Antibiotic resistance is a hot topic among researchers today. Part of the problem was that researchers assumed a sort of "survival of the fittest" among bacterium. But according to stories in USA Today and Science Daily, it's more of a "sacrifice of the fittest" situation.

 The USA Today article describes how the most antibiotic-resistant bacteria "sacrifice themselves so that their fellow bacteria have a better chance of survival." These resistant bacteria produce a protein that triggers a "protective mechanism" in other bacteria. Making this protein, called an indole, weakens the strong bacteria, but not before they've equipped their friends to survive the enemy — in this case, antibiotics.

Science Daily compares the indole to a steroid that helps the weak bacteria bulk up to better fight off the antibiotics.

The stories describe research conducted at Boston University, which counters previous assumptions that bacteria mutate to survive the onslaught of antibiotics. The old thinking was that the strong bacteria survived the drug because of mutations, but enough weak ones would die off to see relief in a patient. USA Today quotes researcher James Collins, saying that researchers were surprised "to find the weak strains not only surviving, but thriving," as a result of their altruistic bacteria friends.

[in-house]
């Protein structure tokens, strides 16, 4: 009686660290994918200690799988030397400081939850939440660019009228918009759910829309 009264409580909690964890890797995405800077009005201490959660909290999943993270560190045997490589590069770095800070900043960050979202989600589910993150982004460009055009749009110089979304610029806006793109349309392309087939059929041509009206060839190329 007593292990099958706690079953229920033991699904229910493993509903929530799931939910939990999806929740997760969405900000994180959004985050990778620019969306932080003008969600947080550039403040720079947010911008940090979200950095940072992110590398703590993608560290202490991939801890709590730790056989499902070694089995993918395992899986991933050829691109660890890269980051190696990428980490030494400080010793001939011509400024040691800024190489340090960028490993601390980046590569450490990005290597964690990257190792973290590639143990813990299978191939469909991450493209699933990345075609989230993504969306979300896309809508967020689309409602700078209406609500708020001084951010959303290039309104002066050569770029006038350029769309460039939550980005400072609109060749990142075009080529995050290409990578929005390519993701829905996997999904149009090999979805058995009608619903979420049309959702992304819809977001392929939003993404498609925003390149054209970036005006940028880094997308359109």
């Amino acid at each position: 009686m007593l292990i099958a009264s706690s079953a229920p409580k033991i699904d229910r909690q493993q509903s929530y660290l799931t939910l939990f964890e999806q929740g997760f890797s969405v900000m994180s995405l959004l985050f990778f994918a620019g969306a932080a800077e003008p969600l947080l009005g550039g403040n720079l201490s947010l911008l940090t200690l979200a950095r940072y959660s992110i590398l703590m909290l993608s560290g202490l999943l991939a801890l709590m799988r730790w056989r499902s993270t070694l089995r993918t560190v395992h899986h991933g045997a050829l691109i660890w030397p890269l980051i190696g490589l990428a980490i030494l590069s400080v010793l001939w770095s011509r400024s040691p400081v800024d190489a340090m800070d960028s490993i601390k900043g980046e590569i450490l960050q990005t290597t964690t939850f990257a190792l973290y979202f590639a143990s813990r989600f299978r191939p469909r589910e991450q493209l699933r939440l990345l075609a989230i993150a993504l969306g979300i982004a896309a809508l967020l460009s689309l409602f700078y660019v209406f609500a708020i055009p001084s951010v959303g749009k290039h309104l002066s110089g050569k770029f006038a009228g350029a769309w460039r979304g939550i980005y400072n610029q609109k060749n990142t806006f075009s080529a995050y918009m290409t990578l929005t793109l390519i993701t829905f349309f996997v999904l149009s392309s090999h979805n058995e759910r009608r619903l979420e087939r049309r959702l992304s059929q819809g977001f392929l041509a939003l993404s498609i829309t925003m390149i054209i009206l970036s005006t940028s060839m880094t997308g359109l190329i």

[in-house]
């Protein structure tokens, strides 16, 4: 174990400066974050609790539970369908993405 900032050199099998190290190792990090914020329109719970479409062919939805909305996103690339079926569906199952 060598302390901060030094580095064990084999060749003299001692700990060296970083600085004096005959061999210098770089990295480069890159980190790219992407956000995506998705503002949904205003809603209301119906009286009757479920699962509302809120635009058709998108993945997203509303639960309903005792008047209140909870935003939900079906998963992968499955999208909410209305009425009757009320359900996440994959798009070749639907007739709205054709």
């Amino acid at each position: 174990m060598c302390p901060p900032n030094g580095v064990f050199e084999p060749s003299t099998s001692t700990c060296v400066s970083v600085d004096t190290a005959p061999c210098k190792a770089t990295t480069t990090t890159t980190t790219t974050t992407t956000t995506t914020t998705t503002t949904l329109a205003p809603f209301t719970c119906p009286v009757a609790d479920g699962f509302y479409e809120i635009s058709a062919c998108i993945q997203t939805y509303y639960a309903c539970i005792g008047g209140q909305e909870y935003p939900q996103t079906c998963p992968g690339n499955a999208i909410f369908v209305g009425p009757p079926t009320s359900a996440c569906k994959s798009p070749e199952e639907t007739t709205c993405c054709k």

These findings give insight about why bacterial resistance is so hard to combat. According to Science Daily, researchers now know that bacteria strains are complex, showing "dramatic differences ... within a single population, with some bacteria showing exceptional resistance and some almost none, not unlike cancer cells in humans."

Science Daily also explains that the findings indicate that bacteria can trick researchers. If we find a bacteria strain that seems weak initially, we now know it can go on to strengthen its troops for a stronger battle.

Save your friends: Bacteria sacrifice themselves for the good of the group
Antibiotic resistance attributed to protein produced by strong bacteria.